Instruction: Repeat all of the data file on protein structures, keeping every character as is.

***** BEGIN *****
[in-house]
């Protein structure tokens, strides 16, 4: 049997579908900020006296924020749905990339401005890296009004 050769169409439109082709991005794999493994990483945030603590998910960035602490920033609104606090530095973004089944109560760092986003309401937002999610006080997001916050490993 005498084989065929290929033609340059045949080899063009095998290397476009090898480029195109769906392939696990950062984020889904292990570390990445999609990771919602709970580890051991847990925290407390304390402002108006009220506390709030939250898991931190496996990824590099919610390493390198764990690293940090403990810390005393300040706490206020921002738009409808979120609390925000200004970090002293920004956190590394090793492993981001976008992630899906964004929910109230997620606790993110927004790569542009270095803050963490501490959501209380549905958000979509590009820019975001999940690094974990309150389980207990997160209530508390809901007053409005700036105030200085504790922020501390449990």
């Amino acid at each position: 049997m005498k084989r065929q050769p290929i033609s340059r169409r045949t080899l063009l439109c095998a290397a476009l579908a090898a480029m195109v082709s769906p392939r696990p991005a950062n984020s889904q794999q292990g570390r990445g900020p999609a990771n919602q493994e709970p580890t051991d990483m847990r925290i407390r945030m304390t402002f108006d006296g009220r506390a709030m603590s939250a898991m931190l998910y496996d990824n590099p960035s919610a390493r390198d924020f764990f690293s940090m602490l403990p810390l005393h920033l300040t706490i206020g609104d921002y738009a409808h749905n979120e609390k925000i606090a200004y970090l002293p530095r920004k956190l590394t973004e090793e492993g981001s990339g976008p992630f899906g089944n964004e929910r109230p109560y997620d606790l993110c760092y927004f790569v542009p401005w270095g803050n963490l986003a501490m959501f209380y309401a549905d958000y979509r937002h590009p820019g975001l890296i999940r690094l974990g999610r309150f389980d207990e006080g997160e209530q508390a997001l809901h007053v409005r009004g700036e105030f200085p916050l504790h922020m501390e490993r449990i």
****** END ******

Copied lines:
[in-house]
């Protein structure tokens, strides 16, 4: 049997579908900020006296924020749905990339401005890296009004 050769169409439109082709991005794999493994990483945030603590998910960035602490920033609104606090530095973004089944109560760092986003309401937002999610006080997001916050490993 005498084989065929290929033609340059045949080899063009095998290397476009090898480029195109769906392939696990950062984020889904292990570390990445999609990771919602709970580890051991847990925290407390304390402002108006009220506390709030939250898991931190496996990824590099919610390493390198764990690293940090403990810390005393300040706490206020921002738009409808979120609390925000200004970090002293920004956190590394090793492993981001976008992630899906964004929910109230997620606790993110927004790569542009270095803050963490501490959501209380549905958000979509590009820019975001999940690094974990309150389980207990997160209530508390809901007053409005700036105030200085504790922020501390449990």
């Amino acid at each position: 049997m005498k084989r065929q050769p290929i033609s340059r169409r045949t080899l063009l439109c095998a290397a476009l579908a090898a480029m195109v082709s769906p392939r696990p991005a950062n984020s889904q794999q292990g570390r990445g900020p999609a990771n919602q493994e709970p580890t051991d990483m847990r925290i407390r945030m304390t402002f108006d006296g009220r506390a709030m603590s939250a898991m931190l998910y496996d990824n590099p960035s919610a390493r390198d924020f764990f690293s940090m602490l403990p810390l005393h920033l300040t706490i206020g609104d921002y738009a409808h749905n979120e609390k925000i606090a200004y970090l002293p530095r920004k956190l590394t973004e090793e492993g981001s990339g976008p992630f899906g089944n964004e929910r109230p109560y997620d606790l993110c760092y927004f790569v542009p401005w270095g803050n963490l986003a501490m959501f209380y309401a549905d958000y979509r937002h590009p820019g975001l890296i999940r690094l974990g999610r309150f389980d207990e006080g997160e209530q508390a997001l809901h007053v409005r009004g700036e105030f200085p916050l504790h922020m501390e490993r449990i």